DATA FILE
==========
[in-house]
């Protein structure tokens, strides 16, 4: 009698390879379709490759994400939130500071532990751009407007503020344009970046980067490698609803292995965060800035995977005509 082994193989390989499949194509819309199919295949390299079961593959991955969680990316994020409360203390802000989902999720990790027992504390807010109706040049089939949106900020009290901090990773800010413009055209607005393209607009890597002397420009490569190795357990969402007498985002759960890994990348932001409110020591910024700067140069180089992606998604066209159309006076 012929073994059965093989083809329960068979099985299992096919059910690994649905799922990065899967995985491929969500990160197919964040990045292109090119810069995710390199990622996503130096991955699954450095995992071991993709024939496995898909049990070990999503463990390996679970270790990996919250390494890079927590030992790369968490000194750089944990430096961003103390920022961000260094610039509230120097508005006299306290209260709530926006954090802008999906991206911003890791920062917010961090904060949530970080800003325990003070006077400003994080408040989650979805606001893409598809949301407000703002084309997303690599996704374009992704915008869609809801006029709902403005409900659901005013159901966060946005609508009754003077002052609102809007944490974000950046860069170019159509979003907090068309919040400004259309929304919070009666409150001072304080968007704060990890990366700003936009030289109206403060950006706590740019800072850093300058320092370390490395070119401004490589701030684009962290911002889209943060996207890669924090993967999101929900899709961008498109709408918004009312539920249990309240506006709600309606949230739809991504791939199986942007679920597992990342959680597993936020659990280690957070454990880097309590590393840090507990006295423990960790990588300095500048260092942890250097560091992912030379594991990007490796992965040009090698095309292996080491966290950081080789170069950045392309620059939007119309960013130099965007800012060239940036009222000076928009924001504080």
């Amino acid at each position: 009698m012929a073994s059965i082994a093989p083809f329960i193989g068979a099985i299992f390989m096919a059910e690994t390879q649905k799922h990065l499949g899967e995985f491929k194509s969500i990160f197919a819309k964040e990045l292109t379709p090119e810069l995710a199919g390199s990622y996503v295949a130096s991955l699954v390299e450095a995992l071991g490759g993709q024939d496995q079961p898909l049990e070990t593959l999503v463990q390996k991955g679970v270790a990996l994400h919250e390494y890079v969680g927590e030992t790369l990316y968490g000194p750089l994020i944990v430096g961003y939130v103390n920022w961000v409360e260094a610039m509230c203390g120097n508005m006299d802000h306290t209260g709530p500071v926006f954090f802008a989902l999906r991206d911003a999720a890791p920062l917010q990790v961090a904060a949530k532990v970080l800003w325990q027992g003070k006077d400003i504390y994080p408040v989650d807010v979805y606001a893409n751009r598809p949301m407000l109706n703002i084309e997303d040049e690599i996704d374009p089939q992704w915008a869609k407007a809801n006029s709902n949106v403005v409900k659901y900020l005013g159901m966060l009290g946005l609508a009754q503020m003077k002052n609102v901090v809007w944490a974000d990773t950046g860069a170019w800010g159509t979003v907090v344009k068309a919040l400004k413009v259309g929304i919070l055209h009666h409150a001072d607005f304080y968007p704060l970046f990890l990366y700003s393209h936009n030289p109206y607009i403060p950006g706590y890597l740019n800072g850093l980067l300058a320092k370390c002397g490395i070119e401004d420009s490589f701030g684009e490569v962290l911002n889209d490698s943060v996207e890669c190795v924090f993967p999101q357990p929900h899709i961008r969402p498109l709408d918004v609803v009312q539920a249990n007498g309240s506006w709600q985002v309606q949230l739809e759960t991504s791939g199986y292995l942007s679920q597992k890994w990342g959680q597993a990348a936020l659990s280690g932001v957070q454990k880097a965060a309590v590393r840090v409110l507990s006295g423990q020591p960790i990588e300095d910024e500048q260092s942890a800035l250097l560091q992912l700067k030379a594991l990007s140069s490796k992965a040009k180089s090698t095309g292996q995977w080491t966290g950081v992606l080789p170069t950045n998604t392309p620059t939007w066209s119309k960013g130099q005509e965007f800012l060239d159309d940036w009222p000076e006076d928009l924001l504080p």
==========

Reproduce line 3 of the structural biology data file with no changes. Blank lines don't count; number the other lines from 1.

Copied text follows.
């Amino acid at each position: 009698m012929a073994s059965i082994a093989p083809f329960i193989g068979a099985i299992f390989m096919a059910e690994t390879q649905k799922h990065l499949g899967e995985f491929k194509s969500i990160f197919a819309k964040e990045l292109t379709p090119e810069l995710a199919g390199s990622y996503v295949a130096s991955l699954v390299e450095a995992l071991g490759g993709q024939d496995q079961p898909l049990e070990t593959l999503v463990q390996k991955g679970v270790a990996l994400h919250e390494y890079v969680g927590e030992t790369l990316y968490g000194p750089l994020i944990v430096g961003y939130v103390n920022w961000v409360e260094a610039m509230c203390g120097n508005m006299d802000h306290t209260g709530p500071v926006f954090f802008a989902l999906r991206d911003a999720a890791p920062l917010q990790v961090a904060a949530k532990v970080l800003w325990q027992g003070k006077d400003i504390y994080p408040v989650d807010v979805y606001a893409n751009r598809p949301m407000l109706n703002i084309e997303d040049e690599i996704d374009p089939q992704w915008a869609k407007a809801n006029s709902n949106v403005v409900k659901y900020l005013g159901m966060l009290g946005l609508a009754q503020m003077k002052n609102v901090v809007w944490a974000d990773t950046g860069a170019w800010g159509t979003v907090v344009k068309a919040l400004k413009v259309g929304i919070l055209h009666h409150a001072d607005f304080y968007p704060l970046f990890l990366y700003s393209h936009n030289p109206y607009i403060p950006g706590y890597l740019n800072g850093l980067l300058a320092k370390c002397g490395i070119e401004d420009s490589f701030g684009e490569v962290l911002n889209d490698s943060v996207e890669c190795v924090f993967p999101q357990p929900h899709i961008r969402p498109l709408d918004v609803v009312q539920a249990n007498g309240s506006w709600q985002v309606q949230l739809e759960t991504s791939g199986y292995l942007s679920q597992k890994w990342g959680q597993a990348a936020l659990s280690g932001v957070q454990k880097a965060a309590v590393r840090v409110l507990s006295g423990q020591p960790i990588e300095d910024e500048q260092s942890a800035l250097l560091q992912l700067k030379a594991l990007s140069s490796k992965a040009k180089s090698t095309g292996q995977w080491t966290g950081v992606l080789p170069t950045n998604t392309p620059t939007w066209s119309k960013g130099q005509e965007f800012l060239d159309d940036w009222p000076e006076d928009l924001l504080p």